Former 2:24 marathoner, now in my late 40s and hoping to maximally flatten the curve of my slide into senescence and mediocrity • Magazine writer, book editor and author, and commentator on the sport of distance running since 1999 • Adviser and confidant of other perambulators • Paradoxical hater of exercise fanatics • Chihuahua whisperer Sentence-fragment impresario

Thursday, February 1, 2018


I ran every day in January. Biggest day was about 12. Average, 4 to 6. I don't think I had any doubles. There is nothing worth noting about a single one of my quarter of a million or so running steps except that my trend of running a little faster at the same effort level, paribus ceteris, remains intact.

I'm in better shape than I was at this time last year, no question. I'm probably in better shape than I was at any time last year, in fact. Also, in spite of regularly pondering whether humanity might be best served by a global thermonuclear war, and despite my well-established distaste for the idea of being around animals that can talk*, I make a point of running with other people at least once and usually two or more times a week.

Unlike last year at this time, I have no real racing plans. On Feb. 1, 2017, I was two months into a running "comeback" -- and I put that word in quotes because the only people who should use it are pros or former elites -- following a six-month spate of sloth and brutal self-immolation. Given how my training was going at the time, I thought I'd be capable of no worse than a 16:30 5K at sea level by the end of the year. I never attained that level, which sucks anyway, and in fact my only real race of the year was a 38:31 10K, which is pitiful even for a never-was-any-good wrinkled old shitbag on a slow course at altitude. After I hurt my knee in mid-July, which cost me five weeks, I rather ostentatiously gave up on serious training, and my running from late August until the end of the year consisted of maybe five days a week of 3- to 5-mile days.

The nice thing about being both elderly and out of shape, though, is that it doesn't take much to continue to make fitness gains. Accordingly, as I'm discovering, even though I went from about 10 miles a day pre-injury to about a third to a half of that post-injury, I have continued to improve, inasmuch as I can tell without formally testing myself. It's not a big deal at this point to bang out everyday 30- to 60-minute runs at under 7:00 a mile without really forcing anything. That doesn't sound like a big deal, and it shouldn't, but keep in mind that my pace at the Bolder Boulder 10K was 6:12. I would have to do little more than remember how to move in a more-or-less straight line to better that in four months.

Anyway, a running streak was a major reason I hurt my knee last year (and also experienced some problems with my bum left ankle), so I shouldn't be boasting about doing the same crap now. But a part of me would just as soon be sidelined again so I don't have to confront the notion of entering more races and subjecting myself to the duel miseries of overly hard breathing and falling far behind people who themselves look roughly as spry and athletic as cocaine-addled platypuses.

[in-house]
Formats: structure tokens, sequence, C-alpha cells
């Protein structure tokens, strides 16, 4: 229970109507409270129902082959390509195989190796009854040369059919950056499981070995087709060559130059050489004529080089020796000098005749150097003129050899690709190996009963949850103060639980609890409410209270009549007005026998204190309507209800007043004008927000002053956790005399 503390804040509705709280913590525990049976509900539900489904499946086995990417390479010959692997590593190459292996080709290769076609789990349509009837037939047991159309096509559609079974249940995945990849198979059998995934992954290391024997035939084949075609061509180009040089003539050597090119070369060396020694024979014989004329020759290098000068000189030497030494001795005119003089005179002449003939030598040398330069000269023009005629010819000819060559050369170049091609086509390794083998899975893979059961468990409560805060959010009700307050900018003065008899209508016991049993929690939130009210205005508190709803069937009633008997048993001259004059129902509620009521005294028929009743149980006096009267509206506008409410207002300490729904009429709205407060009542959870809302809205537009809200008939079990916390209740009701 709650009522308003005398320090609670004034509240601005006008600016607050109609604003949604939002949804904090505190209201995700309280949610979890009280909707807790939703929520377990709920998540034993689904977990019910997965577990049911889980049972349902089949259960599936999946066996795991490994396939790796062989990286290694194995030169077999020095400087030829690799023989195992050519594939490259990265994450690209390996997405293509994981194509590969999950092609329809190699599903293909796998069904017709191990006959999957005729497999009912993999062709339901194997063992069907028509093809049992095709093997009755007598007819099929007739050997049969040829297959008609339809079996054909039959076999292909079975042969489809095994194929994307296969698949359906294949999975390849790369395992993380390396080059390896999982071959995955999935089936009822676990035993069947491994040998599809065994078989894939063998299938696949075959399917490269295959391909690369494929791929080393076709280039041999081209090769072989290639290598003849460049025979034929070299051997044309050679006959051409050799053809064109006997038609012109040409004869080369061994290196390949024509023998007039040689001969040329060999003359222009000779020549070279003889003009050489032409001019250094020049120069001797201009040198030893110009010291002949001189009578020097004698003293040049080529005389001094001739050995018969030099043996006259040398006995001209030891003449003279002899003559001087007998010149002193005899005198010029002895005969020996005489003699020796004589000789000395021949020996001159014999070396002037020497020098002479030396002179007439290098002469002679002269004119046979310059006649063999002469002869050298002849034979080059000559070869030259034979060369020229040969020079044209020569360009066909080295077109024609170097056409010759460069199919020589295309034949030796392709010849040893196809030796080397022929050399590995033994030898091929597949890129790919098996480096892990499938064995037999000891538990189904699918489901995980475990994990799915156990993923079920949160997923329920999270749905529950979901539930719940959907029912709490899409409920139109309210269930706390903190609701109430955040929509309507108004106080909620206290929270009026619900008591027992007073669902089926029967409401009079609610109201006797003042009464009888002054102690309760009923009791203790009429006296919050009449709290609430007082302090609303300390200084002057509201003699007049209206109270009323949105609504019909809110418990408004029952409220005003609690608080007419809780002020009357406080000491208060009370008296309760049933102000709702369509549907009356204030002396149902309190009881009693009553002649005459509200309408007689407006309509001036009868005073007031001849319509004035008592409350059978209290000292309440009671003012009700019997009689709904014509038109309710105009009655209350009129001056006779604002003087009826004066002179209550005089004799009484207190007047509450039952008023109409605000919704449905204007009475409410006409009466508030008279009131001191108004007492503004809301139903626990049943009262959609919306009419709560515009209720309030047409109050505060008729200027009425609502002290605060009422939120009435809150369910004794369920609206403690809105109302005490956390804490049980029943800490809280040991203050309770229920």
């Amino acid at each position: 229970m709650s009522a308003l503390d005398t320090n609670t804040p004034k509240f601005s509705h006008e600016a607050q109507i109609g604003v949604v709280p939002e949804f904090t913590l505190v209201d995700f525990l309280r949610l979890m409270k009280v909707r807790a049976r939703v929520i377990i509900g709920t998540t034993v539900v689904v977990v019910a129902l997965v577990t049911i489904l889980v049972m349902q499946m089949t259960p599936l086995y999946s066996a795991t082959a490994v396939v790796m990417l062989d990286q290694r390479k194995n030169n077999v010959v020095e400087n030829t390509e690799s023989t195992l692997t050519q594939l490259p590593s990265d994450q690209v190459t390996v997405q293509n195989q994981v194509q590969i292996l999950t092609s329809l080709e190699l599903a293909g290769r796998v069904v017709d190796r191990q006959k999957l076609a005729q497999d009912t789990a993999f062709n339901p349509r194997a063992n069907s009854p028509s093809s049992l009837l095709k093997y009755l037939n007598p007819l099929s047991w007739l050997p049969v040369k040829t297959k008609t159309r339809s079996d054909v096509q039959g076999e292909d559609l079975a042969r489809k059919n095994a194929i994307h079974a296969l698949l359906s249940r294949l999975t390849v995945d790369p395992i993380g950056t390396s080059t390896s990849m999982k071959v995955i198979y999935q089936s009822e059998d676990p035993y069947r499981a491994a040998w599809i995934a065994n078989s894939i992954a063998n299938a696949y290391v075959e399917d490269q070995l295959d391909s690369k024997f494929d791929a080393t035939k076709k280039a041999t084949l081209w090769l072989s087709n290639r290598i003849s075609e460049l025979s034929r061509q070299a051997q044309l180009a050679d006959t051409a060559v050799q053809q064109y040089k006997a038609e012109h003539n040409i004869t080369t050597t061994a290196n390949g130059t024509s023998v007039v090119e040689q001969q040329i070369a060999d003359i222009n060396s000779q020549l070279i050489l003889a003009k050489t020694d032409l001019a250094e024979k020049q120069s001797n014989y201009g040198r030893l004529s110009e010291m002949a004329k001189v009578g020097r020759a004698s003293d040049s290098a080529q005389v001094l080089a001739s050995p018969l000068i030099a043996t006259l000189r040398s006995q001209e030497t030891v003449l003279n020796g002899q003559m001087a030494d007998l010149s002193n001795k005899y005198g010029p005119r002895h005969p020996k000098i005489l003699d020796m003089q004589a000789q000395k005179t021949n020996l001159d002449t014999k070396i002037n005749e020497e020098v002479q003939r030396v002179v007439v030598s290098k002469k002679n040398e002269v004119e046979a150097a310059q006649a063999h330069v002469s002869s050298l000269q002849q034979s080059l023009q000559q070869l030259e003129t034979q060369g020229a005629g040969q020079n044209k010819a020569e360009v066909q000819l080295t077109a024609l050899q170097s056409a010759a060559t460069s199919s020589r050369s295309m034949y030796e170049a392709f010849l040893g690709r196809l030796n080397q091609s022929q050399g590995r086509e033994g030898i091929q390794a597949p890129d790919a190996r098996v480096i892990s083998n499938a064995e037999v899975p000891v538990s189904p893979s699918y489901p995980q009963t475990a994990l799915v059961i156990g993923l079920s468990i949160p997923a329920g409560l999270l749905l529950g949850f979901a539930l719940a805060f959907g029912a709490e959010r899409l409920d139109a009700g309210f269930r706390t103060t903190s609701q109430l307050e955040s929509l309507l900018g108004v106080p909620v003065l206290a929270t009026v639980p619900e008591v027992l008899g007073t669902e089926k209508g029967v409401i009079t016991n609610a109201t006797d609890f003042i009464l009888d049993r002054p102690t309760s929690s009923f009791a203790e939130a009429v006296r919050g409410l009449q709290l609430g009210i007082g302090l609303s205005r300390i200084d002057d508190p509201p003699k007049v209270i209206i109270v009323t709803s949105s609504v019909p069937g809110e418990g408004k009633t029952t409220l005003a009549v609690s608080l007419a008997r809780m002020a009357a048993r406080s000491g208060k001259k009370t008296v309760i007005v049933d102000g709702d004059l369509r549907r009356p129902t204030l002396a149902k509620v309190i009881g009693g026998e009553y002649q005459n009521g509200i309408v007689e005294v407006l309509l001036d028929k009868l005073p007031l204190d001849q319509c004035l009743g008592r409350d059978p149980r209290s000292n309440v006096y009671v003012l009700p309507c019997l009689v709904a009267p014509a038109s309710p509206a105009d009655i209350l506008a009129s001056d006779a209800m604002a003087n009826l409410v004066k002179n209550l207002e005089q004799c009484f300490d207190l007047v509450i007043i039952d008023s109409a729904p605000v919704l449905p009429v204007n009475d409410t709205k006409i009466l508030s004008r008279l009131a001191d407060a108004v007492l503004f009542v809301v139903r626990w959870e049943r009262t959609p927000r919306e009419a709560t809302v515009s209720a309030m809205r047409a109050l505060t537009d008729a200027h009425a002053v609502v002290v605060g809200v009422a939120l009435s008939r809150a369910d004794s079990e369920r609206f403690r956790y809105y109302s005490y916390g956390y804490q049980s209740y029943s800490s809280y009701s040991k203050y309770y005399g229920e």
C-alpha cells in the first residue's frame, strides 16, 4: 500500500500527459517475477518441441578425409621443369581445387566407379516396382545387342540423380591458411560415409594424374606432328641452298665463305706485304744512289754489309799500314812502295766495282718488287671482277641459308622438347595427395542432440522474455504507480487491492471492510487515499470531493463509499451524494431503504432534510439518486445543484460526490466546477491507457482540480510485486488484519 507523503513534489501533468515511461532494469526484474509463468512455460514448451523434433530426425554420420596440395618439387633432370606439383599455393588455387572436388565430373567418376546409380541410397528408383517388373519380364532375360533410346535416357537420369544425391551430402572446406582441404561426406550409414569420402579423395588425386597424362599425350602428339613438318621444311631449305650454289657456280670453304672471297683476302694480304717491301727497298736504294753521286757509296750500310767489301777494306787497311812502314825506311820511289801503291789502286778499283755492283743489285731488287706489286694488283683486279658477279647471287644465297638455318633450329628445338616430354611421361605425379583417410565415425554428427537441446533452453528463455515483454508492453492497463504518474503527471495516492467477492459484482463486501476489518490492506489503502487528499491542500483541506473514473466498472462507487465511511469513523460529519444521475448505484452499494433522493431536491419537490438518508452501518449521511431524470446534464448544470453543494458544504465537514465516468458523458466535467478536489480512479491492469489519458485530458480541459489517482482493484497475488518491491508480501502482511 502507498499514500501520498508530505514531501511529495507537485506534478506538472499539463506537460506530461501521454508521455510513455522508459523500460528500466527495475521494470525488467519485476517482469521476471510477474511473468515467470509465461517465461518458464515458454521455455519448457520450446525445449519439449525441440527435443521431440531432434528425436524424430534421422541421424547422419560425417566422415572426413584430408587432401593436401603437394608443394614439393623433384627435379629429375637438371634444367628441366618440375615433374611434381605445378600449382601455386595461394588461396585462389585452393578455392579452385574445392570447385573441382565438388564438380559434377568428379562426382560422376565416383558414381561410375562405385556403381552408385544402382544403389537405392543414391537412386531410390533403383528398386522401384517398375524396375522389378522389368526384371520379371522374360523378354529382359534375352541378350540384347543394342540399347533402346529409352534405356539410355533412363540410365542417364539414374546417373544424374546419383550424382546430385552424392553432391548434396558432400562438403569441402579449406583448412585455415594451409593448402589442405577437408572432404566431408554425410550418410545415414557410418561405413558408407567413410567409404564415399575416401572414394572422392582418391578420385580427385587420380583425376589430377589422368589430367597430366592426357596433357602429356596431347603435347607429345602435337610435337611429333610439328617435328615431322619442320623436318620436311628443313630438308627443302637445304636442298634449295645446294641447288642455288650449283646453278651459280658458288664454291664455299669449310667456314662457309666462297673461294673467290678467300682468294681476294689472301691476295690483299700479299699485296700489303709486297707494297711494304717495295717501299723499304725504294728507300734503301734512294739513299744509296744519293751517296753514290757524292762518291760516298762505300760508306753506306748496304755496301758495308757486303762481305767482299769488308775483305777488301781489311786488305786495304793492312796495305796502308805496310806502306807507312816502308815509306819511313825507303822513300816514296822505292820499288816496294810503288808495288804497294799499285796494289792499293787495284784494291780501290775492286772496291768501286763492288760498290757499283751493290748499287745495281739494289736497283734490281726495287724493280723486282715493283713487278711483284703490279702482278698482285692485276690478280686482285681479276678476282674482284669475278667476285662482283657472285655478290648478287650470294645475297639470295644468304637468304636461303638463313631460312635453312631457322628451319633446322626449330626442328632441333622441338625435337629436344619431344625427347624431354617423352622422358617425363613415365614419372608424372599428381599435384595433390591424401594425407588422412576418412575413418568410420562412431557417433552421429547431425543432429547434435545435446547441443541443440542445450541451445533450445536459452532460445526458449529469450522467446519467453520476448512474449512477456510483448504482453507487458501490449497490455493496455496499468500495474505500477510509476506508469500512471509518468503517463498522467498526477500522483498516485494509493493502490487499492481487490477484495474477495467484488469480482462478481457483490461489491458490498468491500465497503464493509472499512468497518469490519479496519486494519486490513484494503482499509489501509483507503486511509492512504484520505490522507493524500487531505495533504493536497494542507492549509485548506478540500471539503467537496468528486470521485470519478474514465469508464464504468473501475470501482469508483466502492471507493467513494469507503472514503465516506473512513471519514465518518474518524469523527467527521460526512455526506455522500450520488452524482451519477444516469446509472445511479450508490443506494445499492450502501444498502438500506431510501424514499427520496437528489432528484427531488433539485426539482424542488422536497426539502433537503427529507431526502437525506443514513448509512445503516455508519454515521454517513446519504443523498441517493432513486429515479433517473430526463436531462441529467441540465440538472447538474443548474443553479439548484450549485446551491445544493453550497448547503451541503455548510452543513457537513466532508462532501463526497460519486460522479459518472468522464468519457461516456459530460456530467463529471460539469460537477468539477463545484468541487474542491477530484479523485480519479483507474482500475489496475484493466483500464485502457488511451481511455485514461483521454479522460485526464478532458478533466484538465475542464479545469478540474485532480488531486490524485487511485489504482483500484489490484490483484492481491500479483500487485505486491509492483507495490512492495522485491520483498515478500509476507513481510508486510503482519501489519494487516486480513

I do know I'll be heading to New England in April for the Boston Marathon for fifth straight year, as one of "my" athletes and friends is in the elite international field and a few other pals are signed up. I will probably be in the area for about four weeks, as usual. Assuming my knee is still OK then, I will have plenty of opportunities to get sucked into running a race or two. I'm hoping I have the resolve to take a pass each time. Considering some of the other habits I've managed to forsake in the past couple of years, not throwing $35 away on the chance to skitter around like a clown at 5:40 pace with other clowns ought to be a snap. I just need to be strong.

Also: a few days ago, I had a piece on why you should run a marathon this year (note: that's "you," not "me") posted the other day on, and by the end of the week I'll have one on how to avoid going out too hard in races. I've been told by sources familiar with the ownership and operation of the site that I'll be asked to write three or so pieces a month, which would be nice because it's about the only ongoing running-writing gig I can imagine doing at this stage. I am  generously paid and if I want to I can ever use salty language, averse though I naturally am to cursing.

*Reflexive revulsion at the idea of being around people is not the same as a distaste for actually being around them. Other misanthropes know where I'm coming from here.


  1. I have also felt the marathon is the truest test of a distance runner. For those racing it is far closer to a 10k than any ultra in comparison. The whole idea is seeing how fast you can possibly train yourself to run all out over 26.2 miles. That’s why I have embraced “The Beck Program” because if executed properly you can know that exact pace within 5 seconds per mile. Show me another with similar results.

    On another note, as successful as it has been for me, it is a bear to execute. I have not found a basis for cobbling this for other distances.

  2. Great Job Beck! It's enjoyable reading about your training! I know your one of the best coach's in the U.S. but a few things. #1 When the hot weather comes be ready with great ideas for cooling and #2 if you sense an injury coming on a couple days of rest is good in and of itself and #3 and this is a good idea. Say you do get injured. Well while your not injured at the moment which is awesome, take the time now to visualize some fun and different forms of rehab that are pleasant to get back fast! Remember if you get injured, 10 days or 2 weeks will not be a great setback at all. Come up with some ideas. But also remember that this time YOU MAY NOT GET INJURED!!!